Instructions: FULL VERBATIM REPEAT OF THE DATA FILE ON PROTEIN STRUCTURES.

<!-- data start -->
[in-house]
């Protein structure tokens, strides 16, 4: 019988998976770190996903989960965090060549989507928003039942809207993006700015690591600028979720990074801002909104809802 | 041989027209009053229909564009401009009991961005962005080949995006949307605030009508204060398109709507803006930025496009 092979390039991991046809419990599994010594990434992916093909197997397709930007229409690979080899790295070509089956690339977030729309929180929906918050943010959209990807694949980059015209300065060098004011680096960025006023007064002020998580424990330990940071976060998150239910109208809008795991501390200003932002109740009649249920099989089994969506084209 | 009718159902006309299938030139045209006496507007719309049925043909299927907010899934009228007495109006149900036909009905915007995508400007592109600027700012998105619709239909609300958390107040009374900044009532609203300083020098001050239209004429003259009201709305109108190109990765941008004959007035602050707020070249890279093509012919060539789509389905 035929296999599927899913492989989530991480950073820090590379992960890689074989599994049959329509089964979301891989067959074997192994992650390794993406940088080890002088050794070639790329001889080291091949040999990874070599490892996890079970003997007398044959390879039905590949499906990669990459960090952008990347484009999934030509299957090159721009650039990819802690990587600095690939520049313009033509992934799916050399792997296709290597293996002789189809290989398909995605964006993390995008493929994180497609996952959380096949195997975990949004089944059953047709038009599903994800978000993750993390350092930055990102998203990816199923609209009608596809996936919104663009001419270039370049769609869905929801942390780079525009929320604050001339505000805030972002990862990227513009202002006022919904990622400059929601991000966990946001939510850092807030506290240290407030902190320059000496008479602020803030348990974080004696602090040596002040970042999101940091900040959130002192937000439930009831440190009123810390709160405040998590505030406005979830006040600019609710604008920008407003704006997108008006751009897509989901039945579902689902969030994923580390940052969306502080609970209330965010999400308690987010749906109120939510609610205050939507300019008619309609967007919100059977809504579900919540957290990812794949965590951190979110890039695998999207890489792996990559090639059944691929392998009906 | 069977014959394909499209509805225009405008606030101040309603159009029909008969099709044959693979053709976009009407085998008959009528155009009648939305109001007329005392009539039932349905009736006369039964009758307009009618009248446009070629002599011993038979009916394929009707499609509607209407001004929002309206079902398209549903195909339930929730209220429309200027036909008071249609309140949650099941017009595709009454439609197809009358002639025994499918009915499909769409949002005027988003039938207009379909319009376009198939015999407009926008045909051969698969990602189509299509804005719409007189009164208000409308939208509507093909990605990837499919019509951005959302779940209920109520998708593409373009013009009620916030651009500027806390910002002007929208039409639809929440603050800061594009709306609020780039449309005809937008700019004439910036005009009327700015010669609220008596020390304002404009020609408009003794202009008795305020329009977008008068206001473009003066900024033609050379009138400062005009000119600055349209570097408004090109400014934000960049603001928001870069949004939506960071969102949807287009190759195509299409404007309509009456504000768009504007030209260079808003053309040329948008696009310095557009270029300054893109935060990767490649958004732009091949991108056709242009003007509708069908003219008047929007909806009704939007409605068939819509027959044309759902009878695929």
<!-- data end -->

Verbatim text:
[in-house]
């Protein structure tokens, strides 16, 4: 019988998976770190996903989960965090060549989507928003039942809207993006700015690591600028979720990074801002909104809802 | 041989027209009053229909564009401009009991961005962005080949995006949307605030009508204060398109709507803006930025496009 092979390039991991046809419990599994010594990434992916093909197997397709930007229409690979080899790295070509089956690339977030729309929180929906918050943010959209990807694949980059015209300065060098004011680096960025006023007064002020998580424990330990940071976060998150239910109208809008795991501390200003932002109740009649249920099989089994969506084209 | 009718159902006309299938030139045209006496507007719309049925043909299927907010899934009228007495109006149900036909009905915007995508400007592109600027700012998105619709239909609300958390107040009374900044009532609203300083020098001050239209004429003259009201709305109108190109990765941008004959007035602050707020070249890279093509012919060539789509389905 035929296999599927899913492989989530991480950073820090590379992960890689074989599994049959329509089964979301891989067959074997192994992650390794993406940088080890002088050794070639790329001889080291091949040999990874070599490892996890079970003997007398044959390879039905590949499906990669990459960090952008990347484009999934030509299957090159721009650039990819802690990587600095690939520049313009033509992934799916050399792997296709290597293996002789189809290989398909995605964006993390995008493929994180497609996952959380096949195997975990949004089944059953047709038009599903994800978000993750993390350092930055990102998203990816199923609209009608596809996936919104663009001419270039370049769609869905929801942390780079525009929320604050001339505000805030972002990862990227513009202002006022919904990622400059929601991000966990946001939510850092807030506290240290407030902190320059000496008479602020803030348990974080004696602090040596002040970042999101940091900040959130002192937000439930009831440190009123810390709160405040998590505030406005979830006040600019609710604008920008407003704006997108008006751009897509989901039945579902689902969030994923580390940052969306502080609970209330965010999400308690987010749906109120939510609610205050939507300019008619309609967007919100059977809504579900919540957290990812794949965590951190979110890039695998999207890489792996990559090639059944691929392998009906 | 069977014959394909499209509805225009405008606030101040309603159009029909008969099709044959693979053709976009009407085998008959009528155009009648939305109001007329005392009539039932349905009736006369039964009758307009009618009248446009070629002599011993038979009916394929009707499609509607209407001004929002309206079902398209549903195909339930929730209220429309200027036909008071249609309140949650099941017009595709009454439609197809009358002639025994499918009915499909769409949002005027988003039938207009379909319009376009198939015999407009926008045909051969698969990602189509299509804005719409007189009164208000409308939208509507093909990605990837499919019509951005959302779940209920109520998708593409373009013009009620916030651009500027806390910002002007929208039409639809929440603050800061594009709306609020780039449309005809937008700019004439910036005009009327700015010669609220008596020390304002404009020609408009003794202009008795305020329009977008008068206001473009003066900024033609050379009138400062005009000119600055349209570097408004090109400014934000960049603001928001870069949004939506960071969102949807287009190759195509299409404007309509009456504000768009504007030209260079808003053309040329948008696009310095557009270029300054893109935060990767490649958004732009091949991108056709242009003007509708069908003219008047929007909806009704939007409605068939819509027959044309759902009878695929």